2.2. Transistor Electrical Characteristics Based on the reduced chemical and physical stress suffered by the active semiconducting layer,  inverted  structures  are  commonly  used  to  evaluate  the  electrical  characteristics  of  the  Based coplanar  on the reduced chemical and physical stress suffered by the active semiconducting semiconductor.  Therefore,  a  spin‐coating  process  was  applied  to  deposit  the  water  based  ZnO  layer, inverted coplanar structures are commonly used to evaluate the electrical characteristics nanoparticle  dispersion  followed  by  a  solvent  evaporation  step.  After  the  stabilization  of  the  of the semiconductor. Therefore, a spin-coating process was applied to deposit the water based nanoparticle  film  by  UV  irradiation  combined  with  wet‐air,  the  transistors  were  electrically  ZnO nanoparticle dispersion followed by a solvent evaporation step. After the stabilization of characterized.  The  transistor’s  transfer  and  output  characteristics  are  presented  in  Figure  3.  It  is  the nanoparticle film by UV irradiation combined with wet-air, the transistors were electrically possible to observe a small hysteretic behavior in the transfer characteristic when the gate voltage is  characterized. The transistor’s transfer and output characteristics are presented in Figure 3. It is swept forward and backward. This instability is related either to an incomplete stabilization of the  possible to observe a small hysteretic behavior in the transfer characteristic when the gate voltage nanoparticulated  film  or  to  the  already  existing  defects  at  the  dielectric/semiconductor  interface.  is swept forward and backward. This instability is related either to an incomplete stabilization of Additionally, as low temperature processes (maximum temperature of 115 °C) are used, no sintering  process of the nanoparticles can be observed. The sintering of ZnO nanoparticulated films starts at  temperatures  above  400  °C  and  is  reported  to  improve  the  nanoparticle  interconnections  [28].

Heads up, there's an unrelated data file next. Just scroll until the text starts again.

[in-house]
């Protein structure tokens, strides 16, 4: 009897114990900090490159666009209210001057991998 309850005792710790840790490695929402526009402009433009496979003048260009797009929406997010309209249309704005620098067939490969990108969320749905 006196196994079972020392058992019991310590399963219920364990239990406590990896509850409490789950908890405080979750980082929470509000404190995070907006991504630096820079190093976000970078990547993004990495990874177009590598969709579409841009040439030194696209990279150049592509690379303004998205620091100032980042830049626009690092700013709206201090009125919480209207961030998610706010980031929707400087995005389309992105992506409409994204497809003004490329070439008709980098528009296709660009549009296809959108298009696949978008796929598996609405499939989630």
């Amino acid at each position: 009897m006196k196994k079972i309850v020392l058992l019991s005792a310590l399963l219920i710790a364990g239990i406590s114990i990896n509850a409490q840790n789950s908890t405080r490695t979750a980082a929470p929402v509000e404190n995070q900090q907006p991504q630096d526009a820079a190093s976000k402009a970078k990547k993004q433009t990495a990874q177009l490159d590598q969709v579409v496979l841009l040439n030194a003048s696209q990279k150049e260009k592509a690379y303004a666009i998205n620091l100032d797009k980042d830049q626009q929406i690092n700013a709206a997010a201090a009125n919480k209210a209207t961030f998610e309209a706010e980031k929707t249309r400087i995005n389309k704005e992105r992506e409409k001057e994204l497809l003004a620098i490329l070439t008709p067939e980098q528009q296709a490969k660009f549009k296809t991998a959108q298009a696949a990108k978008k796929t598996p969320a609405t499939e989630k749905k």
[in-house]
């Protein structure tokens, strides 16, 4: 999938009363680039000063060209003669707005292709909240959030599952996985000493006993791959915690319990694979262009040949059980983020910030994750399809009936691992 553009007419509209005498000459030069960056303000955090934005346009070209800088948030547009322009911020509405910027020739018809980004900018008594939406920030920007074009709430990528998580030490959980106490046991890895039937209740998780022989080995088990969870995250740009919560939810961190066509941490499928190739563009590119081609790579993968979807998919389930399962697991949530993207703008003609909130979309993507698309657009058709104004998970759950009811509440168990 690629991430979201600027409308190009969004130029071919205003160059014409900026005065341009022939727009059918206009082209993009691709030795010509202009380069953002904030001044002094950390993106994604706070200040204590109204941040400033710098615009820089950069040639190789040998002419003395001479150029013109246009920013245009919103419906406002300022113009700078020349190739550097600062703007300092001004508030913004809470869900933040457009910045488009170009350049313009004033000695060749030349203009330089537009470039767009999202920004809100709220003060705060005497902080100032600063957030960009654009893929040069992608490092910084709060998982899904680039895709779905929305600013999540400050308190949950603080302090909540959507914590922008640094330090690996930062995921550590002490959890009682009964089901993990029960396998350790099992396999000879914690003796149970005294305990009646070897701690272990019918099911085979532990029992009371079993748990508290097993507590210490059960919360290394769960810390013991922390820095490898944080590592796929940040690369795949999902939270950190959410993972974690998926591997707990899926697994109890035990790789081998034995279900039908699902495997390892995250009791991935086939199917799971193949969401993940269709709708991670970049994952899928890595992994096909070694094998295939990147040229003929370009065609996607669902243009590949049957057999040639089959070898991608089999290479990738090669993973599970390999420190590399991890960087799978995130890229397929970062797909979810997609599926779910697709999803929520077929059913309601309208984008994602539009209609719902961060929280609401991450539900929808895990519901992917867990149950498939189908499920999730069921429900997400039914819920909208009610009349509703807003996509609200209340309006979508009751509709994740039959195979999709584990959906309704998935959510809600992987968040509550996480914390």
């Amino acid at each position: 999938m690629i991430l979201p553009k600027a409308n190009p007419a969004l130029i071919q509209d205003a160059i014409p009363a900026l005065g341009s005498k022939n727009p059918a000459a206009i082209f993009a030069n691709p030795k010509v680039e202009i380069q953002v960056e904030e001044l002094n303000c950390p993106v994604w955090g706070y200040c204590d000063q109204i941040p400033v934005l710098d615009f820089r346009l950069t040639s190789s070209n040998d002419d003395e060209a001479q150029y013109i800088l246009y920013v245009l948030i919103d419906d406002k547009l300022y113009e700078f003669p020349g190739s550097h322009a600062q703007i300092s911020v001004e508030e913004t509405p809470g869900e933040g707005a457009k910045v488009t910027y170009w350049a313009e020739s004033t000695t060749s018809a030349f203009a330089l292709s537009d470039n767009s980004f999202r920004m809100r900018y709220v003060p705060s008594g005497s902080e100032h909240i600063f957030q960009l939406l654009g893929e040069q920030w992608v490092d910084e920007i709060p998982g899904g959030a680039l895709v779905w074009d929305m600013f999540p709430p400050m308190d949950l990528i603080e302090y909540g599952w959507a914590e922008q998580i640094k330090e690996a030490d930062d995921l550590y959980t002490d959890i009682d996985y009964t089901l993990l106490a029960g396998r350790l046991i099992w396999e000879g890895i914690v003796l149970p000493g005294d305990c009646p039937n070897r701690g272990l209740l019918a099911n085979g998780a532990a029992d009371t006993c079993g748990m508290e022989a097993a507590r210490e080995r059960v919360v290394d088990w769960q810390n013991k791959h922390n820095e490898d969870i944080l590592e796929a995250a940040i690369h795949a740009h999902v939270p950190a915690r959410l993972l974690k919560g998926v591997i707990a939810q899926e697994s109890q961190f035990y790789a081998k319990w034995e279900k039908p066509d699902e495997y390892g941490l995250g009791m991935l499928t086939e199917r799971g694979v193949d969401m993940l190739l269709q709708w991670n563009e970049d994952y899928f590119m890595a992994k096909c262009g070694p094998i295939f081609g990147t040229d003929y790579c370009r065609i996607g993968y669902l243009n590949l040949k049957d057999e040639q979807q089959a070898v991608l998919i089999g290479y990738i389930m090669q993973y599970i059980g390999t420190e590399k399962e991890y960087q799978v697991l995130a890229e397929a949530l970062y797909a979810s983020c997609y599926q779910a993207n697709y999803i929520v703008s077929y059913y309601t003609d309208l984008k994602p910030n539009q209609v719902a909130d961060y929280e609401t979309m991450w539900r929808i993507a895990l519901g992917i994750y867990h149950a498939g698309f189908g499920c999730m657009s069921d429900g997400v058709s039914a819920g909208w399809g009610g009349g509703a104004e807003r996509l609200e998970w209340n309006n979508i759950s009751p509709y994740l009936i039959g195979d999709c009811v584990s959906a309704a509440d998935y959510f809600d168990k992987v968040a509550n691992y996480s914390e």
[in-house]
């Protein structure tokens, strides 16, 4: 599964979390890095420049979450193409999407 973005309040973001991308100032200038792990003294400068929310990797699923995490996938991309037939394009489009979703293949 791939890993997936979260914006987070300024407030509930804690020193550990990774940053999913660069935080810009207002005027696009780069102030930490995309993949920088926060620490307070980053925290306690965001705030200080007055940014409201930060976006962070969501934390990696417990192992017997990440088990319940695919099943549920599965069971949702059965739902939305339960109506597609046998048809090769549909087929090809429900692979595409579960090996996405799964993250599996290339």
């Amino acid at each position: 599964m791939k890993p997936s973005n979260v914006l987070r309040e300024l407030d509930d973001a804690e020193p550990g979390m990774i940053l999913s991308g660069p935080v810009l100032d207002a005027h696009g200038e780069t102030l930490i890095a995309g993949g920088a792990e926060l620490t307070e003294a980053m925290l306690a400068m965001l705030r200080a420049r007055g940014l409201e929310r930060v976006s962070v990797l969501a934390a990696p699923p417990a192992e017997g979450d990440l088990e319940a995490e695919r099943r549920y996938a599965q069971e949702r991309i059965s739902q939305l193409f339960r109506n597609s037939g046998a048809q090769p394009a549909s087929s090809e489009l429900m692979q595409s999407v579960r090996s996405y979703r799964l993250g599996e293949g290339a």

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the nanoparticulated film or to the already existing defects at the dielectric/semiconductor interface. Additionally, as low temperature processes (maximum temperature of 115 ◦ C) are used, no sintering process of the nanoparticles can be observed. The sintering of ZnO nanoparticulated films starts Nanomaterials 2016, 6, 154    5 of 15  at temperatures above 400 ◦ C and is reported to improve the nanoparticle interconnections [28]. Unfortunately, higher temperature processes are not applicable to polymeric substrates unavailing Unfortunately, higher temperature processes are not applicable to polymeric substrates unavailing  such approaches.  approaches. Another  Anotherapproach  approach for  for a  a punctual  punctual annealing  annealing of  of the  the nanoparticulated  nanoparticulated film  film is  is the  the such  employment of pulsed laser exposure. With this technique, the characteristic of the semiconductor employment of pulsed laser exposure. With this technique, the characteristic of the semiconductor  can be optimized controlling the parameter of the laser processing or the annealing ambient [29,30]. can be optimized controlling the parameter of the laser processing or the annealing ambient [29,30].  Even though the annealing of the film is superficial, damaging on the semiconductor film [30] or gate Even though the annealing of the film is superficial, damaging on the semiconductor film [30] or gate  dielectric by excessive laser exposure may lead to instabilities in the transistor operation. The TFT dielectric by excessive laser exposure may lead to instabilities in the transistor operation. The TFT  turn-on voltage (VON ) as defined by [14,31] is about 0 V and characterizes the switching point of the ON turn‐on voltage (V ) as defined by [14,31] is about 0 V and characterizes the switching point of the  transistors. The V is extracted from the logDI–V ON D –V G plot of the transfer characteristic at the point transistors. The VON  is extracted from the log I G plot of the transfer characteristic at the point in  in which the drain current starts to increase from the transistor’s off state. The transistor off current which the drain current starts to increase from the transistor’s off state. The transistor off current is  is limited leakage currents and measurement system noises. Moreover, the V ON is reported limited  by by leakage  currents  and  by by measurement  system  noises.  Moreover,  the  VON is  reported  to  to avoid ambiguity originated from the non-idealities on the modeling of TFTs [14,31], and for this  this avoid  ambiguity  originated  from  the  non‐idealities  on  the  modeling  of  TFTs  [14,31],  and  for  reason it was used in this study instead of the threshold voltage commonly used for the MOSFET reason it was used in this study instead of the threshold voltage commonly used for the MOSFET  2 −1 ·s−1 was extracted from the transistor characterization. A  A field‐effect  field-effect mobility characterization.  mobility of of about about 0.2 0.2 cm cm·2V ∙V−1∙s−1  was  extracted  from  the  transistor  4 transconductance, and the transistor depicts an I /I ratio in the range of 10 4.  . ON/IOFF OFF transconductance, and the transistor depicts an ION  ratio in the range of 10